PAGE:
RSPB: Robins, starlings, mallards and rooks

PUBLISHED: 14:29 19 January 2011 | UPDATED: 20:42 20 February 2013

RSPB: Robins, starlings, mallards and rooks

RSPB: Robins, starlings, mallards and rooks

As January turns into grey February it can be hard to imagine when winter will leave us, and the joy of spring will arrive

As gloomy January turns into grey February it can be hard to imagine when winter will leave us, and the joy of spring will arrive.


Birds on the other hand, dont have time to daydream of sun blessed days there are far more pressing matters love is in the air.
The most obvious sign of birds preparing up for the new breeding season is the increase in lively birdsong that occurs from mid-January onwards. Robins, starlings, mallards and rooks pair up long before Valentines Day.


While some birds, such as robins, sing throughout the winter, others sing to attract potential partners and to assert to other birds the boundaries
of their patch.


Our waterways become a hive of activity. Ducks wont waste any time staking their claim to potential mates. Swaggering mallards will be paying very close attention to the ladies, and male teals will be found strutting
their stuff, showing off their fine plumage by stretching themselves into curious shapes.


Romantic male goldeneyes start their breeding preparations early, throwing back their heads in a very uncomfortable and painful-looking position in the attempt to impress, then leave Britain for Scandinavia to breed. To attract the best possible mate, birds have to look their best. This is why black-headed gulls get their hoods back. In autumn and winter, they have white heads with a dark smudge behind the eye, but for the breeding season, they grow dark brown feathers on their head.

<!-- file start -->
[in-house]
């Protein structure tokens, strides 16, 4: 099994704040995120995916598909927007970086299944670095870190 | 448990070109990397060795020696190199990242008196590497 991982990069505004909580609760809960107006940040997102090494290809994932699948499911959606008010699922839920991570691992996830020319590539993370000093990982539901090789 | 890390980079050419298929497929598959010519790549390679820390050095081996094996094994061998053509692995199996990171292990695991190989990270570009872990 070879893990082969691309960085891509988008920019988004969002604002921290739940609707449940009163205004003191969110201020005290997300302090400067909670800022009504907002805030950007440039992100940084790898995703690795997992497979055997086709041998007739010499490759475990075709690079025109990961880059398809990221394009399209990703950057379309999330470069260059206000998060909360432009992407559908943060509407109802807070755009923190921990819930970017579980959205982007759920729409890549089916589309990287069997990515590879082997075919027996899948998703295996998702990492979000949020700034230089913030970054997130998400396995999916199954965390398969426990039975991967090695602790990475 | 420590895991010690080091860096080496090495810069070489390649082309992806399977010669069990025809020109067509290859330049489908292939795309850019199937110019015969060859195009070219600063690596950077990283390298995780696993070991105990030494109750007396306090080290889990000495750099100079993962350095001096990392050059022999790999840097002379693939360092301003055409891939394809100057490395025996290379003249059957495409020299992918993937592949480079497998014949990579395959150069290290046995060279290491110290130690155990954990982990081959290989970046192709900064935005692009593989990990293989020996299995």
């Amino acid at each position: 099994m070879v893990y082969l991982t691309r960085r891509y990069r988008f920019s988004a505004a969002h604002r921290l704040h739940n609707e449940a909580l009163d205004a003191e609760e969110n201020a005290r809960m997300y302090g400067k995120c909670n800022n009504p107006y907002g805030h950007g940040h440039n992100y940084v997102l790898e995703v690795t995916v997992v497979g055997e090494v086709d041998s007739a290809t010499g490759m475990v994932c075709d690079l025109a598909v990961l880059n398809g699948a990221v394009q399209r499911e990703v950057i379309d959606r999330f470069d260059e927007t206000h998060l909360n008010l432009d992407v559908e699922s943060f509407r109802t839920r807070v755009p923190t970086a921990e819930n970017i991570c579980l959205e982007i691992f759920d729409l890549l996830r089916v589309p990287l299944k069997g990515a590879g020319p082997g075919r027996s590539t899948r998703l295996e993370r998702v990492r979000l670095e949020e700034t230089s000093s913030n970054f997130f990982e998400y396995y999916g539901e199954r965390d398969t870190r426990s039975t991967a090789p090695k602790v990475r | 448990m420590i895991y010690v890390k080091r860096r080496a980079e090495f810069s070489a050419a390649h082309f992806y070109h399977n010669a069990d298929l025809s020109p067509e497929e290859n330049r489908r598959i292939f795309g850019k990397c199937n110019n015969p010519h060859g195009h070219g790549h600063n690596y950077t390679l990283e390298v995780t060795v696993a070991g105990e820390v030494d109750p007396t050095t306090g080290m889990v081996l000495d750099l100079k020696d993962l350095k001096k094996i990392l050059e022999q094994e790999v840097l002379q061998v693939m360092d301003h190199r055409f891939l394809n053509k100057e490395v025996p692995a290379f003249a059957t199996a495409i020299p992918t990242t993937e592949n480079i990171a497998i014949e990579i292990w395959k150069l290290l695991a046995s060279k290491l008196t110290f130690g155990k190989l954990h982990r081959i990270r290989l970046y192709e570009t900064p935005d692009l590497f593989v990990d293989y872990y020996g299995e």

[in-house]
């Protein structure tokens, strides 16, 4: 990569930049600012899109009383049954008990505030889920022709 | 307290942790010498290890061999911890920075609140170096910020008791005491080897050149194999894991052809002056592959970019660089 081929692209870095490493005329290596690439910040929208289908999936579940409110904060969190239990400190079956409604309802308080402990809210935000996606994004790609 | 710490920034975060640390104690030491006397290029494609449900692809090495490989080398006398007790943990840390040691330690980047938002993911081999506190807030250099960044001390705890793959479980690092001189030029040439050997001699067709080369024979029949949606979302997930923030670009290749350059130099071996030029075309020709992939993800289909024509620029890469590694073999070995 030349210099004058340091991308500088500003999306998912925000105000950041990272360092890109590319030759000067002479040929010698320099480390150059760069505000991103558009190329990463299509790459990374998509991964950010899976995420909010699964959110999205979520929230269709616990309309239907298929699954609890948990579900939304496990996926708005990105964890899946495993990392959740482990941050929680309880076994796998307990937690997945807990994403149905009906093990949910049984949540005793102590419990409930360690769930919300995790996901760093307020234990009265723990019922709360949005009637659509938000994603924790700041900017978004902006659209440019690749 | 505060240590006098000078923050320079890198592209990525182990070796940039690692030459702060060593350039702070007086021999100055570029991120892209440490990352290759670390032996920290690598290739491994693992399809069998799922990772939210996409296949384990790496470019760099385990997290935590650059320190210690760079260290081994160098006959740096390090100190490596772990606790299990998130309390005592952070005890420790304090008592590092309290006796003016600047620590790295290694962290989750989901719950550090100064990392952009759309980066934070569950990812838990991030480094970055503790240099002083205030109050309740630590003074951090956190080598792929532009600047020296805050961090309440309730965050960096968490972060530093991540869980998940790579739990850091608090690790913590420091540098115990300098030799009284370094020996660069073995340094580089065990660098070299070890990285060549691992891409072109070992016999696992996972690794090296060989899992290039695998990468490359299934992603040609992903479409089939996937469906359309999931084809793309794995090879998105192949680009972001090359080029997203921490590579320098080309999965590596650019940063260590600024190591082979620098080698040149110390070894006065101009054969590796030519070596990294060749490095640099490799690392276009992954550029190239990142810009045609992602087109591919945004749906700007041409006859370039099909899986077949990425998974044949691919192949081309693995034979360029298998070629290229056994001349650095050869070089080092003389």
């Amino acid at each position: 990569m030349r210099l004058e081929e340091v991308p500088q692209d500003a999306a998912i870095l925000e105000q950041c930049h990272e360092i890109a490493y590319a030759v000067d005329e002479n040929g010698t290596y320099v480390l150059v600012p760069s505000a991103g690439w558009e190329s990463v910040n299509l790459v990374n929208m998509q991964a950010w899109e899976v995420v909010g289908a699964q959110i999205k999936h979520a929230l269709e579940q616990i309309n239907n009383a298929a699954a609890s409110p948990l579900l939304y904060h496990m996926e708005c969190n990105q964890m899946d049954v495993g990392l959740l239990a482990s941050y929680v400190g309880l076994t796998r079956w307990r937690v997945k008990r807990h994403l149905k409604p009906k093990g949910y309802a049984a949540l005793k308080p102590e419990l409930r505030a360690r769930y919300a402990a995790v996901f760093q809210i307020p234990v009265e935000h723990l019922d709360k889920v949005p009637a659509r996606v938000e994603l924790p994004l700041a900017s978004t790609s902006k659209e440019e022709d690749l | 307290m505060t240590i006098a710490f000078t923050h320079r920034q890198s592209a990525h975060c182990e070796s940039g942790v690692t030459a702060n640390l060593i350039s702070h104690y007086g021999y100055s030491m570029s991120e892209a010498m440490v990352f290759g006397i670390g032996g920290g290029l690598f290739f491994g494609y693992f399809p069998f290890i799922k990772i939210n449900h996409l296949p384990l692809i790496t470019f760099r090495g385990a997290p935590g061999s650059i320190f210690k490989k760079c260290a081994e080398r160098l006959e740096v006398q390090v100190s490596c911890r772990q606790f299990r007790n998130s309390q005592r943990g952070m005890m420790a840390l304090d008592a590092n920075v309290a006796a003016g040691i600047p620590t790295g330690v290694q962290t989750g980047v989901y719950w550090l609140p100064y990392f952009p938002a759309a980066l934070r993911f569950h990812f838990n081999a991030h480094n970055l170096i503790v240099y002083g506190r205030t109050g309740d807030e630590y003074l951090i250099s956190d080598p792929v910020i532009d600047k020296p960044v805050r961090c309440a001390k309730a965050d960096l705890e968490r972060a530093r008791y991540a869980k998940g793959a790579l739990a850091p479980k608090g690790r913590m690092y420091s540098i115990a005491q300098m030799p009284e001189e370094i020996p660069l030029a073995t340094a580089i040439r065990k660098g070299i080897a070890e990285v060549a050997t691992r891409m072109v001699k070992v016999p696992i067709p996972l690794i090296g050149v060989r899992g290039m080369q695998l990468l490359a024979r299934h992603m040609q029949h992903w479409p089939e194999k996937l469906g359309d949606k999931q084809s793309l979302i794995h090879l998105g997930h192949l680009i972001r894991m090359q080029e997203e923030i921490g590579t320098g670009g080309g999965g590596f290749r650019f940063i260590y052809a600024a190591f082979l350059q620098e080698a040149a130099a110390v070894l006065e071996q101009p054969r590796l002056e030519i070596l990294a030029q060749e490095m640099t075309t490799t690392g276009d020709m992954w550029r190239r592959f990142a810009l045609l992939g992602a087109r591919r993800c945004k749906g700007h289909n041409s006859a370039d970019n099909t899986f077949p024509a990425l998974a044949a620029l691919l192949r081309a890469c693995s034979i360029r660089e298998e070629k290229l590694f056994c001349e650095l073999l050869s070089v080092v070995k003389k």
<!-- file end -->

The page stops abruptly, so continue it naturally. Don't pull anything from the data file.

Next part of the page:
The crossbill proves itself a tough little bird as it lays it eggs as early as January. Such behaviour from this small bird seems absurd why wouldnt it wait for the arrival of warmer weather? It is in fact motivated by food crossbills ingeniously time their offsprings arrival with the plentiful supply of pine seeds. For that same reason, blue tits time their egg-laying so that their chicks hatch with Mother Natures abundant provision of juicy caterpillars.


Pigeons and doves, such as the woodpigeon and collard dove, have no qualms about breeding young at any time of the year. Nesting has been recorded in every month not surprising given the year-round
easy availability of food on garden bird tables.


Sometimes, birds can be induced to start building nests and laying eggs by unseasonably high temperatures. Its hard not to suspect this is a pattern to come, with climate change disturbing the natural unfolding of events. Already, eggs are being laid earlier in the year, and summer visitors are arriving earlier and leaving later.


Climate change could cause real problems for some species unable to keep pace with the rate of change.


If you feel passionately that we need to make decisions today that will safeguard nature into the future, then please sign the RSPBs Letter to the Future and together we can make the world a richer place lettertothefuture/index.aspxwww.rspb.org.uk/applications/

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